A few years ago a fellow named Charlie Croker published a book in England titled “Lost in Translation.” In the book, Croker served forth a banquet of delightful instances of meaning gone amok in the process of conversion from one language to another.
Such miscues serve to brighten otherwise stressful journeys and serve as a bond between weary travelers. Who can stay dejected after reading the sign in the Zurich hotel announcing, “We have nice bath and are very good in bed.” Or the one in Africa that says, “You may choose between a room with a view of the sea or the backside of the country.”
After Croker’s book appeared, hundreds of travelers sent him examples of similar linguistic perplexities, and he continued to gather dozens on his own, such as the ticket on a ferry to La Gomera in the Canary Islands reading, “Keep this ticket up the end of your trip.”
Of such delights are sequels born. His was titled “Still Lost in Translation.” Now, as the better-stay-at-home warnings of COVID fade and the prospect of renewed travel beckons, a dip into Croker’s collections seems timely.
Writes Croker, “Who cares that the stewardess won’t smile when the brochure promises: ‘Wide boiled aircraft for your comfort.’ Why worry that the hotel room is tiny - just enjoy the sign that says, ‘All rooms not denounced by twelve o’clock will be paid for twicely.’“
Keeping in mind that the rest of the world is far better at English than we are at Dutch or Thai or Mandarin, it still seems hard not to laugh when your hotel in Greece promises, “Tonight dinner will be served in the swimming pool,” or the sign on the beach in Spain proclaims, “Beach of irregular bottoms.”
From Munich, Germany: “In your room you will find a minibar which is filled with alcoholics.” Sign on a door in Sana’a, Yemen: “Physio the rapist.” From a printed guide to Buenos Aires: “Several of the local beaches are very copular in the summer.”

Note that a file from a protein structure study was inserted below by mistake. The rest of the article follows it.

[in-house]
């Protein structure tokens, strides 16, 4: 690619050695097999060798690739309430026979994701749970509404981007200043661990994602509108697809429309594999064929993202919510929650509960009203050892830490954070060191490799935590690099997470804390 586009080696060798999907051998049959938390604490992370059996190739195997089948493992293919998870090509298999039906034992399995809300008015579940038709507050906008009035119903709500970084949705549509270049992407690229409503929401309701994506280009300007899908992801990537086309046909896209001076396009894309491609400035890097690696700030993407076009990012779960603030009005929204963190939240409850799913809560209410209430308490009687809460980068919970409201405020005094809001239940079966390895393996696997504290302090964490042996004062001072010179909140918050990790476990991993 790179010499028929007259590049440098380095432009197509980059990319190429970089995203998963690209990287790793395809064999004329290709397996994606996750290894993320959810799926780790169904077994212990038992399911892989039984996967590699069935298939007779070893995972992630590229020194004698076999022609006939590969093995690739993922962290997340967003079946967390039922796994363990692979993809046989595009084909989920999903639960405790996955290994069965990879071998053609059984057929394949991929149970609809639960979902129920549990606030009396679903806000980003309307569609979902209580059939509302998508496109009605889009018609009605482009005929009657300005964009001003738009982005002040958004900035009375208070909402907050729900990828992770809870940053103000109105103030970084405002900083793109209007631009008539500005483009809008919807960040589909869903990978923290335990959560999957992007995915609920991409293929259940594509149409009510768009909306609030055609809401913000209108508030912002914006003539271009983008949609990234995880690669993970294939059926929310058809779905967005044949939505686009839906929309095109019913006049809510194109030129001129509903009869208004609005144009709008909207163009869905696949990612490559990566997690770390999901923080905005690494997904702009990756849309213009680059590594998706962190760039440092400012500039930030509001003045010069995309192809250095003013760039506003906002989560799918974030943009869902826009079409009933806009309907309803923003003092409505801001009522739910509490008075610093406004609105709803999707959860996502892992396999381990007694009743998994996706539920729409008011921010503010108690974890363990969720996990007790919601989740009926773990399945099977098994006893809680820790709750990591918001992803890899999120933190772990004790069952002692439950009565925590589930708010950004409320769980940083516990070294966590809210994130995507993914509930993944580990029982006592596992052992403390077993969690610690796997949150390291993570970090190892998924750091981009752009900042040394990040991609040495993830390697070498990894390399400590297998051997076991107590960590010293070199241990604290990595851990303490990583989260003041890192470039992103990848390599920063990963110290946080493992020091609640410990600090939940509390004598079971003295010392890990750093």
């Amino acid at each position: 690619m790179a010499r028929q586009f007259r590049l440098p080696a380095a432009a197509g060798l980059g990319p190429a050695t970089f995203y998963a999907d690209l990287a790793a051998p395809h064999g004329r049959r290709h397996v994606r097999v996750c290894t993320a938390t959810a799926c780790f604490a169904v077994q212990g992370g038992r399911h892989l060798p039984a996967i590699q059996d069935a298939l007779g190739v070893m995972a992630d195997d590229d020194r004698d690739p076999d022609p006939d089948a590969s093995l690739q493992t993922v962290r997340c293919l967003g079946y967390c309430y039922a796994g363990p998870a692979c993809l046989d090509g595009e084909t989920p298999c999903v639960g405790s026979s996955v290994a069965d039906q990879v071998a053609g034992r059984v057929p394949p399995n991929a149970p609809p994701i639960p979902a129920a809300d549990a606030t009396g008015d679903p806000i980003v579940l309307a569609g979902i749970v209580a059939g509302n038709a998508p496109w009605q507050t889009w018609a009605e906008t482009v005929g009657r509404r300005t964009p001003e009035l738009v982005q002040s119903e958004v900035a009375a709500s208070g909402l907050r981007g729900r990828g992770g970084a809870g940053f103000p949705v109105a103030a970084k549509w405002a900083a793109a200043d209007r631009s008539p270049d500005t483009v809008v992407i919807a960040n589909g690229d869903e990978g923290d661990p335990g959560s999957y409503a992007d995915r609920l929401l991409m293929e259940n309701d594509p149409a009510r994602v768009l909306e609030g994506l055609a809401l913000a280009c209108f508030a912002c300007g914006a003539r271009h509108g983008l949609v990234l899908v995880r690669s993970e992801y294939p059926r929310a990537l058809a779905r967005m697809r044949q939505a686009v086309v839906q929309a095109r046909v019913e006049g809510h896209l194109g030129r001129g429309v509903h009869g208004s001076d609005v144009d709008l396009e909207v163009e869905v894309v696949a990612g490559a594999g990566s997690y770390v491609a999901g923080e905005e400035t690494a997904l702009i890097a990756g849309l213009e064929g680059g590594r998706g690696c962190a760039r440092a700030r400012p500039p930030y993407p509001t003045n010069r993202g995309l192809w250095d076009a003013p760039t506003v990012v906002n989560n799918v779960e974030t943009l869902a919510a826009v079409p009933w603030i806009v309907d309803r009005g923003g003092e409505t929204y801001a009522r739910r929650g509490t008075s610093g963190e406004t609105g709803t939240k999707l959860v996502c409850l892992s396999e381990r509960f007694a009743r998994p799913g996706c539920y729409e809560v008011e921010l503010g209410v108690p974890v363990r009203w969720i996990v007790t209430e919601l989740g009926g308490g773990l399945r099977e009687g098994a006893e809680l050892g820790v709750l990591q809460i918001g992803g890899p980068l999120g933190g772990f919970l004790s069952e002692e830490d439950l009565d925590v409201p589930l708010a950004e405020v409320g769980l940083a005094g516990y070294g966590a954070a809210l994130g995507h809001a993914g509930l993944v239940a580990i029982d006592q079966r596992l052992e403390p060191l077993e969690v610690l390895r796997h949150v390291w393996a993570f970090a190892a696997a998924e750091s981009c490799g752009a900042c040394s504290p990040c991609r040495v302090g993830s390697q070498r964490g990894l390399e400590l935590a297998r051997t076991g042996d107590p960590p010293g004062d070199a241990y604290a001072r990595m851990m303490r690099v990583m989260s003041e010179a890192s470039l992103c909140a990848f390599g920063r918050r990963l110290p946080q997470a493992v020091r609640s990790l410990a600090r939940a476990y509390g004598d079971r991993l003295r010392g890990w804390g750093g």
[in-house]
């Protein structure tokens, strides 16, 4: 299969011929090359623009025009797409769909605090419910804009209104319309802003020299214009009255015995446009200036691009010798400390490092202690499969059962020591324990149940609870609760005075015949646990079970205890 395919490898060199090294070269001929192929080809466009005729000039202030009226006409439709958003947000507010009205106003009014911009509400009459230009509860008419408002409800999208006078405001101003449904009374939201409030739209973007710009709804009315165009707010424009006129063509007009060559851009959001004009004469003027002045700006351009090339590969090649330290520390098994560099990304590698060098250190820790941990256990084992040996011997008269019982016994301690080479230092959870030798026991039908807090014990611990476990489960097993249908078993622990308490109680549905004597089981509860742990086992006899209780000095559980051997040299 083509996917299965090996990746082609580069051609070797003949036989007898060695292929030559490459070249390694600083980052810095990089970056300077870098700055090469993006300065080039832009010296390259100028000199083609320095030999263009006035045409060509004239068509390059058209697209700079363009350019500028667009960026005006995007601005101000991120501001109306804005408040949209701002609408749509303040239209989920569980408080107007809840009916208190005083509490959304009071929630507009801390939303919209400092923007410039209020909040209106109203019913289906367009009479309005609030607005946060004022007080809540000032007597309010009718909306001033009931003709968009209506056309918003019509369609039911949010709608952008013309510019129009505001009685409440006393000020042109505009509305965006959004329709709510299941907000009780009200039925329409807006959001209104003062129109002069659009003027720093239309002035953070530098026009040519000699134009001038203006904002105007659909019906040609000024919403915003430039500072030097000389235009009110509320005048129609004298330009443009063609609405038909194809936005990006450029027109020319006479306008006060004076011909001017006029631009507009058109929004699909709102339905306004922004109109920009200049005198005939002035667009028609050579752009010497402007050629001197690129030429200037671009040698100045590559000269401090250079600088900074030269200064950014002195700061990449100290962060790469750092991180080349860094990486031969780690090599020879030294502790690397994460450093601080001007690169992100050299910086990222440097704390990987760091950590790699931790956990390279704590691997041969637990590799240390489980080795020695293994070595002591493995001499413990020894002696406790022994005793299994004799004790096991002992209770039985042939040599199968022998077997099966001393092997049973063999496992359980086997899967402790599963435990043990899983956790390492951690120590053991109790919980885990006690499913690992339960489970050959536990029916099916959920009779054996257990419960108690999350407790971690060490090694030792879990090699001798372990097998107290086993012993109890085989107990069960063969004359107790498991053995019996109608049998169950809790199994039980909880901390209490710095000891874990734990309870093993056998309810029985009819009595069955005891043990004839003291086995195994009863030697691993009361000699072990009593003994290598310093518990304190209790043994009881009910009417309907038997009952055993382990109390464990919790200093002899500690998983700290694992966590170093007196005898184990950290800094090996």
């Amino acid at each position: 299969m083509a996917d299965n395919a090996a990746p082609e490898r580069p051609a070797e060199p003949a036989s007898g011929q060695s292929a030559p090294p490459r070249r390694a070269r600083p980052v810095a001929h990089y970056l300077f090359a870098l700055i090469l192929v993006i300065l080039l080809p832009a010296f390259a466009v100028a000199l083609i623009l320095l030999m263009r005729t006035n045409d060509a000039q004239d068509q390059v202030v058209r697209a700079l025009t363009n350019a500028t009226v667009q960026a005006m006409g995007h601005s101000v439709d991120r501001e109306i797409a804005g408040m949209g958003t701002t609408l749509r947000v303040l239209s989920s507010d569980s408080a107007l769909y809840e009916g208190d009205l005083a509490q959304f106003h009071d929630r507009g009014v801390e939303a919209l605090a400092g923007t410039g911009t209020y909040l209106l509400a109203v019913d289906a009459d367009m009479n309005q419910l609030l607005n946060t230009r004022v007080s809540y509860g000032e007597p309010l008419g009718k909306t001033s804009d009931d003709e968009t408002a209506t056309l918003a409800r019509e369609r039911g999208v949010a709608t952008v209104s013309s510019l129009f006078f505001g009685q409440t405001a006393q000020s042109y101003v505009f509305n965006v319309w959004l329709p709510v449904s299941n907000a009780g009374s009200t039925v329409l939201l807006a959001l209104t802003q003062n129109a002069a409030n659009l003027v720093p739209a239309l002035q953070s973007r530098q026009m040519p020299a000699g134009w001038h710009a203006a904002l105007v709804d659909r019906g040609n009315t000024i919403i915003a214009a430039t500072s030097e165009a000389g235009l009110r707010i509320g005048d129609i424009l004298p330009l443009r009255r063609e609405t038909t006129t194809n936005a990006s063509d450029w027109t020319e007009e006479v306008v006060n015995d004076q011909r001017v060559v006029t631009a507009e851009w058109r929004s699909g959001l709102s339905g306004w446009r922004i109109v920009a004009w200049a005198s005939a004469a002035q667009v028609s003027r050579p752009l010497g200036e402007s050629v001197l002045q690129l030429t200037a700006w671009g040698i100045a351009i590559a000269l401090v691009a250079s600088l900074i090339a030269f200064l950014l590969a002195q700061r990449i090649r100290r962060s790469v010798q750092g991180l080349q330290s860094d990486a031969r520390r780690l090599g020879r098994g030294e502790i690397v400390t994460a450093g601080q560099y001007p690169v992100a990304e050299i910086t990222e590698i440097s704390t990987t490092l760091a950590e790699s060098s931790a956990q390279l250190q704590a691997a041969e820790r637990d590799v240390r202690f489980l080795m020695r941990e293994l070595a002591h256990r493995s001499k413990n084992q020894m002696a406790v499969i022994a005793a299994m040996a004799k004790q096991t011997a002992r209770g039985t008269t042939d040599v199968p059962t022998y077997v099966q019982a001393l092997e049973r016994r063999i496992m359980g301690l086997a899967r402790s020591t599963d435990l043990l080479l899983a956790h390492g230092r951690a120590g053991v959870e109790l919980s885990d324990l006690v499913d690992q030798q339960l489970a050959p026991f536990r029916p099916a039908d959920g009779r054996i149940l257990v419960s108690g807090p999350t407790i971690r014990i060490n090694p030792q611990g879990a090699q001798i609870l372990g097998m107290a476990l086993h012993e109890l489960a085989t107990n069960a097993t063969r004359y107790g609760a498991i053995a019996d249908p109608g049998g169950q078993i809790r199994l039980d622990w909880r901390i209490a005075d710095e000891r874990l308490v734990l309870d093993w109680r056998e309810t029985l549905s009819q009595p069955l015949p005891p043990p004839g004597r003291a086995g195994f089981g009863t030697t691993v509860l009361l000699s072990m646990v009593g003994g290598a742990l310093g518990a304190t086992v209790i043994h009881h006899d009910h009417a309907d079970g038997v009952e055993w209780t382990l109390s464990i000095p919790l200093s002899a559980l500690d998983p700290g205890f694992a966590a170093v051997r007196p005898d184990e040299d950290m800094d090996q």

In Toledo, Spain: “Frozen ice available here.”
In a small hotel in Cornwall, England: “Will any guest wishing to take a bath please make arrangements to have one with Mrs. Harvey.”
At a wadi in Oman: “Drowning accidents are now popular.”
In Egypt: “Bring your wife to look like camel.”
As Croker notes, menus are a constant favorite, with many restaurants working hard - perhaps too hard - on their descriptions: “Salad a firm’s own make; limpid red beet soup with cheesy dumplings in the form of a finger; roasted duck let loose; beef rashers beaten up in the country people’s fashion.”
From a restaurant in France: “Fish soup with rust and croutons.” From another: “A confection of plugs and geysers.” From one in Switzerland: “Half a lawyer with prawns.” From Yaroslav, Russia: “Lorry driver soup.” And from one in China: “Dumpling stuffed with the ovary and digestive glands of a crab.”
And then, of course, there are the many varieties of warning.
On a sign next to a swimming pool in Shanghai: “Bottom of pond very hard and not far from top of water.”
In Budapest: “Forbidden to hang out of hotel window. Person which do so will be charge for clean up mess on footpath.”
A sign in a Prague hotel: “Water is officially drinkable (but not for sucklings), but we don’t recommend to drink it.”
And from a hotel brochure in Copenhagen: “In fire, the bells rings three times. There is a fine escape on each floor. For other amusements, see page 3.”
Collections of Craig Nagel’s columns are available at CraigNagelBooks.com.